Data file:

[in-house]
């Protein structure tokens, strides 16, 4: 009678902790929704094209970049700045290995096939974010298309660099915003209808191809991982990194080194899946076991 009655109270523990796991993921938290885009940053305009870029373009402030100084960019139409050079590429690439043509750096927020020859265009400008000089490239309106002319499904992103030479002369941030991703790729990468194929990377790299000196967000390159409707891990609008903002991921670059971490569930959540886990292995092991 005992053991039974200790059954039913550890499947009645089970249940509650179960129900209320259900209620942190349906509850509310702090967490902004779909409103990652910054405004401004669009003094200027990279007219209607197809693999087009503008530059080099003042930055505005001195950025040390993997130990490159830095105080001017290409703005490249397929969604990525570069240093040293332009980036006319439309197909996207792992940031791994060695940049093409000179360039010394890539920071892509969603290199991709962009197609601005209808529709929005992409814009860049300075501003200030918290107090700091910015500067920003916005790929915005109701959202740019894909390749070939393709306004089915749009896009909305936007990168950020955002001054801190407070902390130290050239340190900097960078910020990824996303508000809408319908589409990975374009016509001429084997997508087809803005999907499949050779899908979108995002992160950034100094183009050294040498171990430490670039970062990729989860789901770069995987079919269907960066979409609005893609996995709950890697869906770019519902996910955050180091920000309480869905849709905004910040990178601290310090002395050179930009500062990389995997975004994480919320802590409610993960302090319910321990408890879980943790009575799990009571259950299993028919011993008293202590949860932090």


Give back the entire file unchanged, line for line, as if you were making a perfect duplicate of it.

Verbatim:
[in-house]
């Protein structure tokens, strides 16, 4: 009678902790929704094209970049700045290995096939974010298309660099915003209808191809991982990194080194899946076991 009655109270523990796991993921938290885009940053305009870029373009402030100084960019139409050079590429690439043509750096927020020859265009400008000089490239309106002319499904992103030479002369941030991703790729990468194929990377790299000196967000390159409707891990609008903002991921670059971490569930959540886990292995092991 005992053991039974200790059954039913550890499947009645089970249940509650179960129900209320259900209620942190349906509850509310702090967490902004779909409103990652910054405004401004669009003094200027990279007219209607197809693999087009503008530059080099003042930055505005001195950025040390993997130990490159830095105080001017290409703005490249397929969604990525570069240093040293332009980036006319439309197909996207792992940031791994060695940049093409000179360039010394890539920071892509969603290199991709962009197609601005209808529709929005992409814009860049300075501003200030918290107090700091910015500067920003916005790929915005109701959202740019894909390749070939393709306004089915749009896009909305936007990168950020955002001054801190407070902390130290050239340190900097960078910020990824996303508000809408319908589409990975374009016509001429084997997508087809803005999907499949050779899908979108995002992160950034100094183009050294040498171990430490670039970062990729989860789901770069995987079919269907960066979409609005893609996995709950890697869906770019519902996910955050180091920000309480869905849709905004910040990178601290310090002395050179930009500062990389995997975004994480919320802590409610993960302090319910321990408890879980943790009575799990009571259950299993028919011993008293202590949860932090």